Why, sooner or later, societies are going to have to rein in the tech giants

My OpEd piece in yesterday’s Observer:

Spool forward to the tragic case of Molly Russell, the 14-year-old who killed herself after exploring her depression on Instagram. When her family looked into her account, they found sombre material about depression and suicide. Her father said that he believed the Facebook-owned platform had “helped kill my daughter”. This prompted Matt Hancock, the health secretary, to warn social media platforms to “purge” material relating to self-harm and suicide or face legislation that would compel them to do so. In response, Instagram and Pinterest (another social media outfit) issued the standard bromides about how they were embarking on a “full review” of their policies etc.

So is Molly’s case a crisis or a scandal? You know the answer. Nothing much will change because the business models of the platforms preclude it. Their commercial imperatives are remorselessly to increase both the number of their users and the intensity of those users’ “engagement” with the platforms. That’s what keeps the monetisable data flowing. Tragedies such as Molly Russell’s suicide are regrettable (and of course have PR downsides) but are really just the cost of running such a profitable business.

Asking these companies to change their business model, therefore, is akin to “asking a giraffe to shorten its neck”, as Shoshana Zuboff puts it in her fiery new book, The Age of Surveillance Capitalism…

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How the technical is political

This morning’s Observer column:

The only computer game I’ve ever played involved no killing, zombies, heavily-armed monsters or quests for hidden keys. It was called SimCity and involved developing a virtual city from a patch of undeveloped land. The game enabled you to determine where to place development zones, infrastructure (like roads and power plants), landmarks and public services such as schools, parks, hospitals and fire stations. You could decide the tax rate, budget and social policy for your city – populated by Sims (for “simulated persons”, I guess) who had to live and work in the three zones you created for them: residential had houses and apartment buildings, commercial had shops and offices and industrial had factories, warehouses, laboratories and (oddly) farms.

SimCity was the brainchild of Will Wright, a software developer who had first made a splash with a shoot-’em-up (well, bomb-’em-flat) video game in which the player controls a helicopter dropping bombs on islands. But he became more fascinated with the islands than with the weaponry and started to wonder what a virtual city would be like – and how it would work. What he came up with was magical for its time: it gave the player a feeling of omnipotence: you decided where Sims should live, whether their electricity should come from nukes, where schools and offices should be located, how much tax they paid…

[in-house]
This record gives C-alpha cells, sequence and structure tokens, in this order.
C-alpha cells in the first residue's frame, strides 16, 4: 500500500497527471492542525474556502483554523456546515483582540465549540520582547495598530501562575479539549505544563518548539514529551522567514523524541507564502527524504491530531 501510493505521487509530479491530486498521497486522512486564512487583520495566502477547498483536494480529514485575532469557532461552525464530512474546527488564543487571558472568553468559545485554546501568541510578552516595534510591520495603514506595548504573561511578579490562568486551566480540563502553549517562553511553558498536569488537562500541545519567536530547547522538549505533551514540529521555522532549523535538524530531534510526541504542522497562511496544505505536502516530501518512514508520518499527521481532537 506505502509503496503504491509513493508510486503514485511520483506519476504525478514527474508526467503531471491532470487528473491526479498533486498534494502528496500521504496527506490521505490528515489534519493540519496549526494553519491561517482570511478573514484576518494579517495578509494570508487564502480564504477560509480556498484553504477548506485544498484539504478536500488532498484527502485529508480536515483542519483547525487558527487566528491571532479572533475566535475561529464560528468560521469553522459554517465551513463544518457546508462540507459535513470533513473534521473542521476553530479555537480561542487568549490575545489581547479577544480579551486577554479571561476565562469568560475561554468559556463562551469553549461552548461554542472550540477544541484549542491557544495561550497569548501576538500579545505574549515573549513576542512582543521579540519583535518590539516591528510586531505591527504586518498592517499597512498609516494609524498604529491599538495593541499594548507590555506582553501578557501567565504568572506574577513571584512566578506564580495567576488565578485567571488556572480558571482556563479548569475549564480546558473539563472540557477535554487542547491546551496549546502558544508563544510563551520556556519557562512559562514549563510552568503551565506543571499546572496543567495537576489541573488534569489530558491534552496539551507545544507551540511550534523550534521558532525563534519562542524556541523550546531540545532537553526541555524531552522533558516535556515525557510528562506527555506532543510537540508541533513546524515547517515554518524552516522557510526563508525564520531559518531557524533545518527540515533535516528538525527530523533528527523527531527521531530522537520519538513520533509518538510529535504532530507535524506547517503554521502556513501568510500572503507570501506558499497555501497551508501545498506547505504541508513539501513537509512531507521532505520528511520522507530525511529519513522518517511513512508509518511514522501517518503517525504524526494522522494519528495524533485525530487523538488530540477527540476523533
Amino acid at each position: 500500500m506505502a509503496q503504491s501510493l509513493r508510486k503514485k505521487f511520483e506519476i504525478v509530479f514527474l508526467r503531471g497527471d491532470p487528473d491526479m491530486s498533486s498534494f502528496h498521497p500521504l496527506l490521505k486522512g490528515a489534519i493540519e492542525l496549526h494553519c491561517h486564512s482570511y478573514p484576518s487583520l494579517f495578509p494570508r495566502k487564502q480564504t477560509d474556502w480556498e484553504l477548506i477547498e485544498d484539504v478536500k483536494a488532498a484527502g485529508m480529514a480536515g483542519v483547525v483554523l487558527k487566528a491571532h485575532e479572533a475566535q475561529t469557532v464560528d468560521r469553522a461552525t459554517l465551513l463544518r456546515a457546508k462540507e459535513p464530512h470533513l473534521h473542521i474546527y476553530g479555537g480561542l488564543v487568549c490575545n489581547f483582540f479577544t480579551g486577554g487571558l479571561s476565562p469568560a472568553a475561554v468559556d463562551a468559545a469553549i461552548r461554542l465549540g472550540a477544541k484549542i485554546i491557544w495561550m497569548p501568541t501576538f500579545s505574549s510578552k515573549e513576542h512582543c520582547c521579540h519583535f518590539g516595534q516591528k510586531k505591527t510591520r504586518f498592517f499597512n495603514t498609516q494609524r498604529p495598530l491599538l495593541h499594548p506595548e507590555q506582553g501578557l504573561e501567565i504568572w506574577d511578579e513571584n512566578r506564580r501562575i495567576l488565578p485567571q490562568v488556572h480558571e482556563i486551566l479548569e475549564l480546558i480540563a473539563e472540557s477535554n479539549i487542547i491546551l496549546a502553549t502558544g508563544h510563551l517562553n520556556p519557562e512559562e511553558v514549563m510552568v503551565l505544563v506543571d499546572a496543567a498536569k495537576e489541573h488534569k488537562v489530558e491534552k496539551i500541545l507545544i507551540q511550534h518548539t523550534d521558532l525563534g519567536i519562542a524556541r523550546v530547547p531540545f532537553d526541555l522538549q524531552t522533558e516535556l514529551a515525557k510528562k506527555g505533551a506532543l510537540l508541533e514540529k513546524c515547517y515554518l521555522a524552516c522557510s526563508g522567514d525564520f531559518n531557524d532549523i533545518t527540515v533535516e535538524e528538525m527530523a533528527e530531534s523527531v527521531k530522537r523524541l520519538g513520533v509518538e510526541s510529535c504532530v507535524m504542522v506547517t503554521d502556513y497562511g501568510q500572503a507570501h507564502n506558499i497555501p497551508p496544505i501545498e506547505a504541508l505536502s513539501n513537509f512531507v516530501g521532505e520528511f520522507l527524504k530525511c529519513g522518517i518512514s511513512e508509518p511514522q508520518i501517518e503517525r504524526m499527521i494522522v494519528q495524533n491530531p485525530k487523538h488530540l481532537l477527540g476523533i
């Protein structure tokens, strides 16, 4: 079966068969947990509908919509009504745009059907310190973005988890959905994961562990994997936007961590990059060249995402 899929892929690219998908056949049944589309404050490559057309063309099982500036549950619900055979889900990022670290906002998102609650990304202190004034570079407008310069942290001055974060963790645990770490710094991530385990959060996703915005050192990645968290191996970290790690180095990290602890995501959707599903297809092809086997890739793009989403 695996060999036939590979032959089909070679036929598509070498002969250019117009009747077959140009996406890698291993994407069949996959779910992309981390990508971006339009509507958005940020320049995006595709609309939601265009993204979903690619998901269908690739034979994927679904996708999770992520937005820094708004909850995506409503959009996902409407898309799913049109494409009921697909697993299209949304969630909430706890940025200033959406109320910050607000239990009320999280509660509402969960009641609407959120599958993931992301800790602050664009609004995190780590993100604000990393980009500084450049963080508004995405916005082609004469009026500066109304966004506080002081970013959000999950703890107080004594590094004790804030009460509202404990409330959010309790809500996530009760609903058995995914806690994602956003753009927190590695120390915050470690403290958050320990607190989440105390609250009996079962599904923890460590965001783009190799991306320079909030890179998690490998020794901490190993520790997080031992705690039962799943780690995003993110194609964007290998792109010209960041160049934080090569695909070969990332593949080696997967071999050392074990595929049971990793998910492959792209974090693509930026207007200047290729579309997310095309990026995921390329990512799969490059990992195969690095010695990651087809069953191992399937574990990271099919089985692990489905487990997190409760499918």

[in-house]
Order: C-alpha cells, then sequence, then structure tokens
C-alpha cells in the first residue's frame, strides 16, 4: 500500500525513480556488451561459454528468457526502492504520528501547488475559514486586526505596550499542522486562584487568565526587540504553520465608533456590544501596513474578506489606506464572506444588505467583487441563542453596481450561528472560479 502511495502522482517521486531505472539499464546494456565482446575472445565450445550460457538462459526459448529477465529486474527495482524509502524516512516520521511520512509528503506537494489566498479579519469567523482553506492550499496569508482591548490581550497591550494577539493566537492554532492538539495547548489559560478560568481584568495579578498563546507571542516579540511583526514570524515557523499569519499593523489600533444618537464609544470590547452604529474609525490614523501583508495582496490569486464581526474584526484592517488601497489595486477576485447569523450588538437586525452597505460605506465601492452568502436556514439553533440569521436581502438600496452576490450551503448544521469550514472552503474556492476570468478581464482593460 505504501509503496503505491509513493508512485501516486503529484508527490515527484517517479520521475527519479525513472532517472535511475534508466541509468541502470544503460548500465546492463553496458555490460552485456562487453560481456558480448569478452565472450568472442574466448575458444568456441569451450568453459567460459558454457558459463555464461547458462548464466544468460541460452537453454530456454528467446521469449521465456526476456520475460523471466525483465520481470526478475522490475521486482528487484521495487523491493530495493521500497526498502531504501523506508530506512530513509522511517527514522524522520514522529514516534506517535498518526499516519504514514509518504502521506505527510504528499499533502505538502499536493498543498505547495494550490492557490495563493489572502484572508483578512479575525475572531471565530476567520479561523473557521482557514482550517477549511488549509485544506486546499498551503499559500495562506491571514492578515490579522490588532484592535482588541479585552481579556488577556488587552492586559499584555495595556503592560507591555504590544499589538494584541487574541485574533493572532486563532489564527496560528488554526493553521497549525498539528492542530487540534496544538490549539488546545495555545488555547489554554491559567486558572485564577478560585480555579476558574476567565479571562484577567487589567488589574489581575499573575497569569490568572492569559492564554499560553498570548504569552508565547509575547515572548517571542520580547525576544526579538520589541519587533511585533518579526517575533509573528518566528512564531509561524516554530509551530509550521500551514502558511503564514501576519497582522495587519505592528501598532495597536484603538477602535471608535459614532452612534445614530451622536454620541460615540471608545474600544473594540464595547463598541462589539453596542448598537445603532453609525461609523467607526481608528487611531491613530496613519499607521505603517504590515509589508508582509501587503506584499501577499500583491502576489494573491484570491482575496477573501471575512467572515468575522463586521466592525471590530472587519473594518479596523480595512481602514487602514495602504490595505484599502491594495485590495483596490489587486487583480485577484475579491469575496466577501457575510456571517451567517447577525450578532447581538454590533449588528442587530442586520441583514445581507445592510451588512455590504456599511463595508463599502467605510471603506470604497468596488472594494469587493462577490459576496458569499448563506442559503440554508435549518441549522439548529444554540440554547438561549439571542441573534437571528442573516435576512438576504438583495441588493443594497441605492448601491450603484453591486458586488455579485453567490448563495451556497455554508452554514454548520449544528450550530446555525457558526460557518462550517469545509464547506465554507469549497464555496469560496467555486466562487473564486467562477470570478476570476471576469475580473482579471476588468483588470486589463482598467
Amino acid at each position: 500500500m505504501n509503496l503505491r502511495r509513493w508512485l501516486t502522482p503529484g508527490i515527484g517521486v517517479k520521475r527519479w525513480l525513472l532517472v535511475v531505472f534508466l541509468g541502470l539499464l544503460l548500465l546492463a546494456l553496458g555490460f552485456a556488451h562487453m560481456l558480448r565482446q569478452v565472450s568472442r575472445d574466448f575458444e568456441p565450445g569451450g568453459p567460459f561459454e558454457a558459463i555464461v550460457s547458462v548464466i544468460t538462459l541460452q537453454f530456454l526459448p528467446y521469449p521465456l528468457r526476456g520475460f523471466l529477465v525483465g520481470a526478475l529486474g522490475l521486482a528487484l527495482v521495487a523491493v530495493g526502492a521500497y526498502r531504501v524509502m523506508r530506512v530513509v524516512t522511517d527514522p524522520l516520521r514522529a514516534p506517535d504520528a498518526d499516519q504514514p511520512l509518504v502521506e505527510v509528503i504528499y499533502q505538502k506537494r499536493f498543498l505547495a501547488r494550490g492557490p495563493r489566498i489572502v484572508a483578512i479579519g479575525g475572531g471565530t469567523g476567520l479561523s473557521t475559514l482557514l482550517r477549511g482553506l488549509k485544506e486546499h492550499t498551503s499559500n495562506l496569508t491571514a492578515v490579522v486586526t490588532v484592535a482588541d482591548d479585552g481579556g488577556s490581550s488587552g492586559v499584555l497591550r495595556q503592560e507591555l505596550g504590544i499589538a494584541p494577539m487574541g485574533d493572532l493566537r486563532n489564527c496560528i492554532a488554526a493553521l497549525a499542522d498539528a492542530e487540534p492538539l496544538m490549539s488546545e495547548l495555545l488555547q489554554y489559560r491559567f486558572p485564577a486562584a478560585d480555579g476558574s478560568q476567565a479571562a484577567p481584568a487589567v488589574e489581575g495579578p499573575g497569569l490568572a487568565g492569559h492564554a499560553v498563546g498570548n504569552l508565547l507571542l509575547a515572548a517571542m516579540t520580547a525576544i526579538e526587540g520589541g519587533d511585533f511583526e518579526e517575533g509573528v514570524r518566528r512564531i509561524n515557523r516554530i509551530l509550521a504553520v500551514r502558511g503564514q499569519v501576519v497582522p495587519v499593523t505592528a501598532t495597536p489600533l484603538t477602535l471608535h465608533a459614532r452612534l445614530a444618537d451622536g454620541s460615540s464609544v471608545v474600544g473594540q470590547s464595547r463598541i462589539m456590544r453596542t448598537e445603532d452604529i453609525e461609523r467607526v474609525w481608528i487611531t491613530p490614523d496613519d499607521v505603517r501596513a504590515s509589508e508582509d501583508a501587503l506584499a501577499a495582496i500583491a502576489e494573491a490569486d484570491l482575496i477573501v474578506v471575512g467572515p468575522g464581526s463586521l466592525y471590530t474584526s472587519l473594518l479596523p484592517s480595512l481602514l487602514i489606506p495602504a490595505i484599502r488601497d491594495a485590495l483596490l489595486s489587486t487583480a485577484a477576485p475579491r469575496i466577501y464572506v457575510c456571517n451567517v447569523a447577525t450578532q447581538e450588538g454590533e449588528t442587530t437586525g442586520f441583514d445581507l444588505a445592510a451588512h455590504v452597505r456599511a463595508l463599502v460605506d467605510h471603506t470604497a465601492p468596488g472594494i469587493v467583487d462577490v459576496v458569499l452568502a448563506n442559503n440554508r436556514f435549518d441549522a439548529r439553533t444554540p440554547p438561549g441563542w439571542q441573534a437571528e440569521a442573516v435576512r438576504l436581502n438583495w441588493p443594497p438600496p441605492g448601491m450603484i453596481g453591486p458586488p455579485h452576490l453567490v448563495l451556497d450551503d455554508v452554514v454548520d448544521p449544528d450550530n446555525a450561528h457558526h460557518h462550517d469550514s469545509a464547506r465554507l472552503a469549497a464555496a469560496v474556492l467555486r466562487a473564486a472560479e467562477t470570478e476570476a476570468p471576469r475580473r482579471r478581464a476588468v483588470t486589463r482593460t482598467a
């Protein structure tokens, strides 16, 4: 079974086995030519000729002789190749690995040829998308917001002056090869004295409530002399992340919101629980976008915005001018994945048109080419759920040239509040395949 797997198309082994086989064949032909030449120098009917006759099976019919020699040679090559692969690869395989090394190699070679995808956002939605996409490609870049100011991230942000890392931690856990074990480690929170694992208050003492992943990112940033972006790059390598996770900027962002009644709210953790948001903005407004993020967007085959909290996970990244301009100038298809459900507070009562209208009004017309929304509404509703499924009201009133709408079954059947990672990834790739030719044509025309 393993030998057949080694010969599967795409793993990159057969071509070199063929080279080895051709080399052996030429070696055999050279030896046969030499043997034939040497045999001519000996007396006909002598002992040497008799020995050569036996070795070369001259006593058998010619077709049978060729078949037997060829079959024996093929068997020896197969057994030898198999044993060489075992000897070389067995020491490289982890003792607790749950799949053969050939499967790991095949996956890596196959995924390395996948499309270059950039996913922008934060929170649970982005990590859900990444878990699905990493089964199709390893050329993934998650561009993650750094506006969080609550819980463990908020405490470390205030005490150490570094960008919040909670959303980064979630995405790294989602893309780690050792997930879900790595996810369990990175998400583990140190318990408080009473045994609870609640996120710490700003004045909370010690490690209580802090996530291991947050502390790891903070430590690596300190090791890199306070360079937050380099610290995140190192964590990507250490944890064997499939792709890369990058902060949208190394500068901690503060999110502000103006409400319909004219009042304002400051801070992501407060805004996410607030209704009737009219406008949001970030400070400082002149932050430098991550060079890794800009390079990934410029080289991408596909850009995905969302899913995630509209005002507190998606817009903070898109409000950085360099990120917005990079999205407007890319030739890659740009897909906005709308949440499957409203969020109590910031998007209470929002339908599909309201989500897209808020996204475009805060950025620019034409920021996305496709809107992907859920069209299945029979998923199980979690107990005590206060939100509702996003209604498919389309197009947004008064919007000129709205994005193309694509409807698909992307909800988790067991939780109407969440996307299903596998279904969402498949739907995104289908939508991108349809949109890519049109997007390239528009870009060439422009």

What you discovered early on, though, was that your decisions had consequences…

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The Unicorn bubble and its aftermath

This morning’s Observer column:

Some unicorns have astonishing valuations, which are based on the price that new investors are willing to pay for a share. Uber, for example, currently has a valuation in the region of $80bn (£61bn) and there is feverish speculation that when it eventually goes for an initial public offering (IPO) it could be valued at $120bn (£91bn). This for a company that has never made anywhere near a profit and currently loses money at an eye-watering rate. If this reminds you of the dotcom boom of the late 1990s, then join the club.

There is, however, one significant difference. The dotcom boom was based on clueless and irrational exuberance about the commercial potential of the internet, so when it became clear that startups such as Boo.com and Pets.com were never likely to make a profit, the bubble burst as investors tried to get out. But investors in Uber probably don’t care if it never makes a profit, so long as it gets to an IPO that enables them to cash out with a big payoff. If Uber did go public at a valuation of $120bn, for example, the Saudi royal family alone would have a $16bn (£12bn) payday from their investment.